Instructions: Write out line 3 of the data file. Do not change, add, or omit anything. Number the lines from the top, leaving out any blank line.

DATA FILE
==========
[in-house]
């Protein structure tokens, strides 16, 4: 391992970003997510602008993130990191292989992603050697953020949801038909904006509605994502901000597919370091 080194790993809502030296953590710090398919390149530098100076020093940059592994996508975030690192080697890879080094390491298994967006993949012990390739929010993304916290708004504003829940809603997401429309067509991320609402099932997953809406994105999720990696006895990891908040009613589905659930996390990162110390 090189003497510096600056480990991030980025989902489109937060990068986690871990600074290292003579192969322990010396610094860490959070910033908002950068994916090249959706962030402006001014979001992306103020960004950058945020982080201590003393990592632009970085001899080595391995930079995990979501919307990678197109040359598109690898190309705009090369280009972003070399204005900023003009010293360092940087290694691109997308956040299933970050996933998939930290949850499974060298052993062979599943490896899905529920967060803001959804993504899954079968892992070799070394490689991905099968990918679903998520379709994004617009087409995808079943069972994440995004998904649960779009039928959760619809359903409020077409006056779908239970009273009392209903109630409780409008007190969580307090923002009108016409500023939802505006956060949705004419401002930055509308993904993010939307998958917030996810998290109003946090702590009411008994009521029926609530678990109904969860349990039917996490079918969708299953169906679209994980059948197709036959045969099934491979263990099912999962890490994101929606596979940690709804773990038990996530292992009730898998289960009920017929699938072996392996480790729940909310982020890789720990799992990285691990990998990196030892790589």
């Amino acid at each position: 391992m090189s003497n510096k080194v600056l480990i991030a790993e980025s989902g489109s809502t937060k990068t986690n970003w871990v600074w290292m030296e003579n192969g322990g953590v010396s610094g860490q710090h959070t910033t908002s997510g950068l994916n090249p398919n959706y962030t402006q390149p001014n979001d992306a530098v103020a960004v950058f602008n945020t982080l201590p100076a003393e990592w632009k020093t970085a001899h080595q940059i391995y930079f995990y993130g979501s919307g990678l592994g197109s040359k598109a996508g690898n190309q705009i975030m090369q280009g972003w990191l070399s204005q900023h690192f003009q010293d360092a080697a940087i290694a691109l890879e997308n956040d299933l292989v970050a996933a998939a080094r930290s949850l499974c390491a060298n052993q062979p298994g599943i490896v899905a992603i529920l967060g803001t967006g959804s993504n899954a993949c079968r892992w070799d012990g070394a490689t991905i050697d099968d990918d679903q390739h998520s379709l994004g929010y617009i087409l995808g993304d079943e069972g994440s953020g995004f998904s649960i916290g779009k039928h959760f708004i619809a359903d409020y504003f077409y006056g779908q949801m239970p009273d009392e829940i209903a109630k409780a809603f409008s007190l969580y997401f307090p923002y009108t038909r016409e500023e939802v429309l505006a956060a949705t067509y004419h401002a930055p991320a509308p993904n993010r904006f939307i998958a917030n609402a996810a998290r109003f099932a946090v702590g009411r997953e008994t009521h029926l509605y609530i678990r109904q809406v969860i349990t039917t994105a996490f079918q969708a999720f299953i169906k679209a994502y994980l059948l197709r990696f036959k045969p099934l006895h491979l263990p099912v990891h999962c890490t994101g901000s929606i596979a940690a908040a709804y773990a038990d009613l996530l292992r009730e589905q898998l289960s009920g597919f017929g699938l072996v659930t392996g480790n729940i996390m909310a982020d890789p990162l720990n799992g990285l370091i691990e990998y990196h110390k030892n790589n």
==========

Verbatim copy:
């Amino acid at each position: 391992m090189s003497n510096k080194v600056l480990i991030a790993e980025s989902g489109s809502t937060k990068t986690n970003w871990v600074w290292m030296e003579n192969g322990g953590v010396s610094g860490q710090h959070t910033t908002s997510g950068l994916n090249p398919n959706y962030t402006q390149p001014n979001d992306a530098v103020a960004v950058f602008n945020t982080l201590p100076a003393e990592w632009k020093t970085a001899h080595q940059i391995y930079f995990y993130g979501s919307g990678l592994g197109s040359k598109a996508g690898n190309q705009i975030m090369q280009g972003w990191l070399s204005q900023h690192f003009q010293d360092a080697a940087i290694a691109l890879e997308n956040d299933l292989v970050a996933a998939a080094r930290s949850l499974c390491a060298n052993q062979p298994g599943i490896v899905a992603i529920l967060g803001t967006g959804s993504n899954a993949c079968r892992w070799d012990g070394a490689t991905i050697d099968d990918d679903q390739h998520s379709l994004g929010y617009i087409l995808g993304d079943e069972g994440s953020g995004f998904s649960i916290g779009k039928h959760f708004i619809a359903d409020y504003f077409y006056g779908q949801m239970p009273d009392e829940i209903a109630k409780a809603f409008s007190l969580y997401f307090p923002y009108t038909r016409e500023e939802v429309l505006a956060a949705t067509y004419h401002a930055p991320a509308p993904n993010r904006f939307i998958a917030n609402a996810a998290r109003f099932a946090v702590g009411r997953e008994t009521h029926l509605y609530i678990r109904q809406v969860i349990t039917t994105a996490f079918q969708a999720f299953i169906k679209a994502y994980l059948l197709r990696f036959k045969p099934l006895h491979l263990p099912v990891h999962c890490t994101g901000s929606i596979a940690a908040a709804y773990a038990d009613l996530l292992r009730e589905q898998l289960s009920g597919f017929g699938l072996v659930t392996g480790n729940i996390m909310a982020d890789p990162l720990n799992g990285l370091i691990e990998y990196h110390k030892n790589n």